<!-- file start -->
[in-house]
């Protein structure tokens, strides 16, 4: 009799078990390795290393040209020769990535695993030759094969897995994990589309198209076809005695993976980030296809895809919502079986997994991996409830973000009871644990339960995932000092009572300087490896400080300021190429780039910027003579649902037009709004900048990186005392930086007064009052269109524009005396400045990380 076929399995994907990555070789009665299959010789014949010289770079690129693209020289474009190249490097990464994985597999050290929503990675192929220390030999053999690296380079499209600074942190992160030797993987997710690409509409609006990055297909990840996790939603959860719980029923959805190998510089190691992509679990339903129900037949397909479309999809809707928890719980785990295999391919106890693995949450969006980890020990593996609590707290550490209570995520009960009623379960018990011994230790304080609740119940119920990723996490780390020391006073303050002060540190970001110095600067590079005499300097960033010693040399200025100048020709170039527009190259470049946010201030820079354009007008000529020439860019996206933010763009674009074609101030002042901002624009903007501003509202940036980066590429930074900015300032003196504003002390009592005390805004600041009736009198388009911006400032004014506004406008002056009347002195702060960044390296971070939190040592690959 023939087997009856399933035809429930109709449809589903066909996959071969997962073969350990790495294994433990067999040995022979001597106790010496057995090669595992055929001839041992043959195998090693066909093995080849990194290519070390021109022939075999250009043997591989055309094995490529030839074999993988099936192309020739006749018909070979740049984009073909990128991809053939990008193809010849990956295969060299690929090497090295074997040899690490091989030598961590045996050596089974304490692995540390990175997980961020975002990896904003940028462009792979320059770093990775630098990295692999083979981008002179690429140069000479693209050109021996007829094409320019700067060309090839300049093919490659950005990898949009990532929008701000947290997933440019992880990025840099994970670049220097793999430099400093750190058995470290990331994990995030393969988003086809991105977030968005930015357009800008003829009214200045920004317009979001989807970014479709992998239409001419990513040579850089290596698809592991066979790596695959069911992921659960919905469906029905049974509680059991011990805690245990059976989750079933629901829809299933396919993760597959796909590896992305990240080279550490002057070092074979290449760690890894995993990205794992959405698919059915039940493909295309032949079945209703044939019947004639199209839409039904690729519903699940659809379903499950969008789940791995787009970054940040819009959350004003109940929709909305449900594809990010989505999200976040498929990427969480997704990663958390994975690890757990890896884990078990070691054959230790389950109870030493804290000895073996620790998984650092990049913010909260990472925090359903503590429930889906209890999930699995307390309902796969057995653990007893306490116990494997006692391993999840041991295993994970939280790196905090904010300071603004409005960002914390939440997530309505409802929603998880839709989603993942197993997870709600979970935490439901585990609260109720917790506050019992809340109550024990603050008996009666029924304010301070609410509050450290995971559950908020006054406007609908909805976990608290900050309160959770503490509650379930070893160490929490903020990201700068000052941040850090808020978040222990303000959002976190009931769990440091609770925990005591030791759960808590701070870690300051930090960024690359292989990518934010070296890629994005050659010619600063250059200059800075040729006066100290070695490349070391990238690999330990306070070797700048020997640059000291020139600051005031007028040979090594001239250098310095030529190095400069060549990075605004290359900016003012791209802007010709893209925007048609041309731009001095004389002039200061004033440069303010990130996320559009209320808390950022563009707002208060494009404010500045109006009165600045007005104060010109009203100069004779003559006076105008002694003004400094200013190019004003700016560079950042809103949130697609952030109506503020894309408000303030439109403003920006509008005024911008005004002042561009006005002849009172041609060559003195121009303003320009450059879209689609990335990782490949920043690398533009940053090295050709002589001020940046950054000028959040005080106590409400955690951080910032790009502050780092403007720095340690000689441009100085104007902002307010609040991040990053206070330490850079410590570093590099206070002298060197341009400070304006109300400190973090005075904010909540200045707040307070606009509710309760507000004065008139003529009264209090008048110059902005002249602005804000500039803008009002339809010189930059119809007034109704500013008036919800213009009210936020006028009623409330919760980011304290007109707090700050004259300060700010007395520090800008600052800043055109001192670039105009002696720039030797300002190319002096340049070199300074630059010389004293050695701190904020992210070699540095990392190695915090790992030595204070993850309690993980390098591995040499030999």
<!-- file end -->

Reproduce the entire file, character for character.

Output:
[in-house]
């Protein structure tokens, strides 16, 4: 009799078990390795290393040209020769990535695993030759094969897995994990589309198209076809005695993976980030296809895809919502079986997994991996409830973000009871644990339960995932000092009572300087490896400080300021190429780039910027003579649902037009709004900048990186005392930086007064009052269109524009005396400045990380 076929399995994907990555070789009665299959010789014949010289770079690129693209020289474009190249490097990464994985597999050290929503990675192929220390030999053999690296380079499209600074942190992160030797993987997710690409509409609006990055297909990840996790939603959860719980029923959805190998510089190691992509679990339903129900037949397909479309999809809707928890719980785990295999391919106890693995949450969006980890020990593996609590707290550490209570995520009960009623379960018990011994230790304080609740119940119920990723996490780390020391006073303050002060540190970001110095600067590079005499300097960033010693040399200025100048020709170039527009190259470049946010201030820079354009007008000529020439860019996206933010763009674009074609101030002042901002624009903007501003509202940036980066590429930074900015300032003196504003002390009592005390805004600041009736009198388009911006400032004014506004406008002056009347002195702060960044390296971070939190040592690959 023939087997009856399933035809429930109709449809589903066909996959071969997962073969350990790495294994433990067999040995022979001597106790010496057995090669595992055929001839041992043959195998090693066909093995080849990194290519070390021109022939075999250009043997591989055309094995490529030839074999993988099936192309020739006749018909070979740049984009073909990128991809053939990008193809010849990956295969060299690929090497090295074997040899690490091989030598961590045996050596089974304490692995540390990175997980961020975002990896904003940028462009792979320059770093990775630098990295692999083979981008002179690429140069000479693209050109021996007829094409320019700067060309090839300049093919490659950005990898949009990532929008701000947290997933440019992880990025840099994970670049220097793999430099400093750190058995470290990331994990995030393969988003086809991105977030968005930015357009800008003829009214200045920004317009979001989807970014479709992998239409001419990513040579850089290596698809592991066979790596695959069911992921659960919905469906029905049974509680059991011990805690245990059976989750079933629901829809299933396919993760597959796909590896992305990240080279550490002057070092074979290449760690890894995993990205794992959405698919059915039940493909295309032949079945209703044939019947004639199209839409039904690729519903699940659809379903499950969008789940791995787009970054940040819009959350004003109940929709909305449900594809990010989505999200976040498929990427969480997704990663958390994975690890757990890896884990078990070691054959230790389950109870030493804290000895073996620790998984650092990049913010909260990472925090359903503590429930889906209890999930699995307390309902796969057995653990007893306490116990494997006692391993999840041991295993994970939280790196905090904010300071603004409005960002914390939440997530309505409802929603998880839709989603993942197993997870709600979970935490439901585990609260109720917790506050019992809340109550024990603050008996009666029924304010301070609410509050450290995971559950908020006054406007609908909805976990608290900050309160959770503490509650379930070893160490929490903020990201700068000052941040850090808020978040222990303000959002976190009931769990440091609770925990005591030791759960808590701070870690300051930090960024690359292989990518934010070296890629994005050659010619600063250059200059800075040729006066100290070695490349070391990238690999330990306070070797700048020997640059000291020139600051005031007028040979090594001239250098310095030529190095400069060549990075605004290359900016003012791209802007010709893209925007048609041309731009001095004389002039200061004033440069303010990130996320559009209320808390950022563009707002208060494009404010500045109006009165600045007005104060010109009203100069004779003559006076105008002694003004400094200013190019004003700016560079950042809103949130697609952030109506503020894309408000303030439109403003920006509008005024911008005004002042561009006005002849009172041609060559003195121009303003320009450059879209689609990335990782490949920043690398533009940053090295050709002589001020940046950054000028959040005080106590409400955690951080910032790009502050780092403007720095340690000689441009100085104007902002307010609040991040990053206070330490850079410590570093590099206070002298060197341009400070304006109300400190973090005075904010909540200045707040307070606009509710309760507000004065008139003529009264209090008048110059902005002249602005804000500039803008009002339809010189930059119809007034109704500013008036919800213009009210936020006028009623409330919760980011304290007109707090700050004259300060700010007395520090800008600052800043055109001192670039105009002696720039030797300002190319002096340049070199300074630059010389004293050695701190904020992210070699540095990392190695915090790992030595204070993850309690993980390098591995040499030999």